We went into the bathroom, and Bridget extracted the bottle of slippery elm bark from a drawer. I noticed that it seemed to be a full bottle. “Hmm. No wonder it didn’t work,” I thought to myself.

“How many of the capsules did you use for the last poultice?” I asked her.

“Three,” she replied.

“Okay, I want you to take apart enough capsules to make a little pile of bark in this dish. We’ll need about two tablespoons. That should equal about 50 capsules. When you get that done, come get me. I’m going to talk to your mom about her painkillers. She’s not taking them, and with the amount of pain that she’s in, her immune system must be suppressed. If we can stop the pain and get her to relax, that should help the healing process considerably.”

I went and sat on the bed next to Grace and held her hand. It took a little convincing to talk her into taking the painkillers, but I explained that she would not get addicted with just a few days’ worth, and that it would help her to heal by strengthening her immune system. I talked to her about the bandaging procedure and made sure she understood that the bandage with the poultice underneath should stay moist at all times. When the bandage was changed, she was to flood the area with sterile water and let it soak a few minutes so that the bandage would almost fall off on its own. After that she was to have the bandage gently removed –  it shouldn’t hurt – and then reapply a new poultice every day without cleaning off the excess that may remain on it from the day before, no matter how tempting that may be. I could tell she had total faith in what her “angel” was telling her.

“OK. I’m ready,” said Bridget.

I went into the bathroom and showed Bridget how to add just enough sterile water to make the healing herb the consistency of instant oatmeal.

“It should be like a big ‘ole booger. Now, take a gauze sponge and slop that stuff on. Don’t be stingy about it. I want the entire wound smothered.”

I repeated my instructions on how to keep the dressing moist. This time, we applied the dressing together so that both Bridget and Grace knew how it was to be done.

Bridget asked, “Do we wait until after the nurse comes before we change the bandage?”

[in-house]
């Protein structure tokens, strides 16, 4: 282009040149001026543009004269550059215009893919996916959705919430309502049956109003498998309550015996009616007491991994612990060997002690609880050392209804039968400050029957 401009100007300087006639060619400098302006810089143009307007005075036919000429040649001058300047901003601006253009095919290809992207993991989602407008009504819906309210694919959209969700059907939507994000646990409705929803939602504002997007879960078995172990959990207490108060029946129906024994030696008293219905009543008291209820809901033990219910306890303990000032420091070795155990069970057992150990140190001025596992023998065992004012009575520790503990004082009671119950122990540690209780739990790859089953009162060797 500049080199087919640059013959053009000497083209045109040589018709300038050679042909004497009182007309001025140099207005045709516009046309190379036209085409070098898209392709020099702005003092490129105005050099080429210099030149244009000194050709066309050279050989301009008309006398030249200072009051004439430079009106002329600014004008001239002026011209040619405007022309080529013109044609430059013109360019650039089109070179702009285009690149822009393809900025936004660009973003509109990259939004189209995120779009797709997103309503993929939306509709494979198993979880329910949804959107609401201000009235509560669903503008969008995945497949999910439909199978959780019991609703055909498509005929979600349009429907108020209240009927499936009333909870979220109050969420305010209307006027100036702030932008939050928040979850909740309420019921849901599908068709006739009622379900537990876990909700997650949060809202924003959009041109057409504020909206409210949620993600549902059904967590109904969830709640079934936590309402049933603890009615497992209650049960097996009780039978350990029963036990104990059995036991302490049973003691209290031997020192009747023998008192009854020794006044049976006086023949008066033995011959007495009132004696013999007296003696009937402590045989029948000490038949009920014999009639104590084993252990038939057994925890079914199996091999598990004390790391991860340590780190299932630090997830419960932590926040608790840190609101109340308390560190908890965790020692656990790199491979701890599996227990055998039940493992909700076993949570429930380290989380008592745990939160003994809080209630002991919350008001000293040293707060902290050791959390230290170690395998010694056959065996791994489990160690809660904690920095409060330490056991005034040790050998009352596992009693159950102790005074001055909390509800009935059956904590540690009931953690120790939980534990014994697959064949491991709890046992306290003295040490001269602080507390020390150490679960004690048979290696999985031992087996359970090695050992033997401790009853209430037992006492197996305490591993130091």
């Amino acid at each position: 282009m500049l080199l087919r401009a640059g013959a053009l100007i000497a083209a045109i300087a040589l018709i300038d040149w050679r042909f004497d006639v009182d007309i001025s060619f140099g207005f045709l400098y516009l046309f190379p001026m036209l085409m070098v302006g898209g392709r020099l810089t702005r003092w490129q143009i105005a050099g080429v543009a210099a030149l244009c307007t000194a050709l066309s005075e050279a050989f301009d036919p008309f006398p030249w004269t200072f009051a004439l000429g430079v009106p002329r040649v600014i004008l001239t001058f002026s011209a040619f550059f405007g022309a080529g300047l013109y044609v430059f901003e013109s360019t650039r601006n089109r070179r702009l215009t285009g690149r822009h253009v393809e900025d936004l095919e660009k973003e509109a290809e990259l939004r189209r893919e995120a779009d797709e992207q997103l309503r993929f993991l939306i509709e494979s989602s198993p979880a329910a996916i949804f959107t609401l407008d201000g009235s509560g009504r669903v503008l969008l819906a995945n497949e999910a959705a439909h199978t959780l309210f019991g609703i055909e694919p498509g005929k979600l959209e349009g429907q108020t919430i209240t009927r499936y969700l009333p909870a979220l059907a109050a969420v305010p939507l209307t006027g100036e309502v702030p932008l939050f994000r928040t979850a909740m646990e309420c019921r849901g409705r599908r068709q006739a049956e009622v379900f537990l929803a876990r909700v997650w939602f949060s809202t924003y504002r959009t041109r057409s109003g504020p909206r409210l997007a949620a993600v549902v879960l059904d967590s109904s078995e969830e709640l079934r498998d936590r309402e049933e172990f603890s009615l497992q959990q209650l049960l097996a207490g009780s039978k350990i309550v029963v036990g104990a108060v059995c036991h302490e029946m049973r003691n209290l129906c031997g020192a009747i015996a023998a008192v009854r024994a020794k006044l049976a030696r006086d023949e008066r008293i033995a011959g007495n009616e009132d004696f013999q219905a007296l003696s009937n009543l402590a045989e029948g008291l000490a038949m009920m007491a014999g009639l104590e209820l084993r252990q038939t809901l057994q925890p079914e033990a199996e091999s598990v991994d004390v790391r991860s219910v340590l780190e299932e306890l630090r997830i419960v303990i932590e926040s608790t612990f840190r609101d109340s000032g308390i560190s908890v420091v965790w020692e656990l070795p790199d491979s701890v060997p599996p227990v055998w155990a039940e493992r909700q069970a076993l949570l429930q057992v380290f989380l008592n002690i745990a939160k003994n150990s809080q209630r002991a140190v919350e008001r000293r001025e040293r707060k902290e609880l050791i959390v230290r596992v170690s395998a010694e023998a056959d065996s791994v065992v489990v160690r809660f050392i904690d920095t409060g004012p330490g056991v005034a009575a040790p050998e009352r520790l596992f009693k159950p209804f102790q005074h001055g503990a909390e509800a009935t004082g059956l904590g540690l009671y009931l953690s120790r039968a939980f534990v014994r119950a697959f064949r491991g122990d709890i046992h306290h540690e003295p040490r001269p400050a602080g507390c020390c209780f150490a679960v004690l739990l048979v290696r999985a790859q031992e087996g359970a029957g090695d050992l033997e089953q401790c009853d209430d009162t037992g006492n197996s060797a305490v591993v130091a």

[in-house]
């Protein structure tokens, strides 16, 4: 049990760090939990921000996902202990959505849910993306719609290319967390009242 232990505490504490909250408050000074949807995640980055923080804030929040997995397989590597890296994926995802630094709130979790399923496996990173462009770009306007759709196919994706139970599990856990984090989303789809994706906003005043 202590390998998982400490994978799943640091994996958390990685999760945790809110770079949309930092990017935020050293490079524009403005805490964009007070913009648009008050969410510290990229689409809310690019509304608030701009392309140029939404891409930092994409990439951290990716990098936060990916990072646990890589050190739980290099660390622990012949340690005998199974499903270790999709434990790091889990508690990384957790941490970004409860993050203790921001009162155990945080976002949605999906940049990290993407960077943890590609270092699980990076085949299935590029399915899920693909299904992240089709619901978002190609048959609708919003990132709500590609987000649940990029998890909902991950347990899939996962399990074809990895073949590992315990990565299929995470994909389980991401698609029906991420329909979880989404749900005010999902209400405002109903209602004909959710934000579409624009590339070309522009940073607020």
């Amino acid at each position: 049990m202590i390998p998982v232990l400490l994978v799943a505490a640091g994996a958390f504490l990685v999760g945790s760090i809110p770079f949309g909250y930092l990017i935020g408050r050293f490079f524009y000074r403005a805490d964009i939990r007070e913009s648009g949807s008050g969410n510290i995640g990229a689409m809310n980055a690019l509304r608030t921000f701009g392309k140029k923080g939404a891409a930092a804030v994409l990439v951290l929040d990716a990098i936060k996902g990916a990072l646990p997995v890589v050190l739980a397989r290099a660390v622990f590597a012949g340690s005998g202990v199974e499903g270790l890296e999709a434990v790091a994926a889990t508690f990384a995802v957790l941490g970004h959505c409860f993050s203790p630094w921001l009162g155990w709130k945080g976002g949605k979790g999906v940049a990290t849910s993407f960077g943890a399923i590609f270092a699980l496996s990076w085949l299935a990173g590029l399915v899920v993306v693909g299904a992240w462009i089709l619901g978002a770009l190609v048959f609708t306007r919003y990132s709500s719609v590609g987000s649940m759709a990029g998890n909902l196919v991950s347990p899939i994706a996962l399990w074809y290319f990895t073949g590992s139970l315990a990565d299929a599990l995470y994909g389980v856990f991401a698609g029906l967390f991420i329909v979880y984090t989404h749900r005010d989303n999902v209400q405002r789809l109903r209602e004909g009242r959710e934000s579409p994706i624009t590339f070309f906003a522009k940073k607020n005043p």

“What nurse?” I asked as I thought, “Oh no! Not a nurse!”

I was sure that this nurse would come, see what we were doing and ask all kinds of questions about the “witch-doctoring” we were doing, and then put an end to our doctoring. This would be way beyond her level of comfort and something she knew nothing about.

“When is she coming next?” I asked, thinking, “Please God, let it be more than two days!”

“She’ll be here the day after tomorrow – in the afternoon. She’s been coming every other day for eight weeks now to check on mom and to change her bandage. She’s very concerned about her.”

“Yikes! Let us pray,” I was thinking.

“OK, change the bandage after she gets here. Everything seems to be under control now. I’m sure you won’t have to apply the poultice for too many days. Hopefully, when the nurse gets here, she will see enough progress to understand what we are trying to accomplish and she won’t make us discontinue the treatment. E-mail me or call if you have any questions. You have my number – right, Bridget?”

Two days later I received an e-mail with Bridget’s name in the sender box. My heart took a start as I wondered what she wanted.

Bridget had written to inform me that the visiting nurse had come and was so pleased with Grace’s progress that she had “signed her off” and no longer felt the need to come back! The leg had healed and they no longer needed to apply the slippery elm poultices or the bandages.

Now THAT’S a miracle. Thank you God!

By Dr. Denice M. Moffat

Taken with permission from I Am A Miracle–A Gathering of Celebrated Writers, Musicians and Artists by The Miracle Mastery Book Team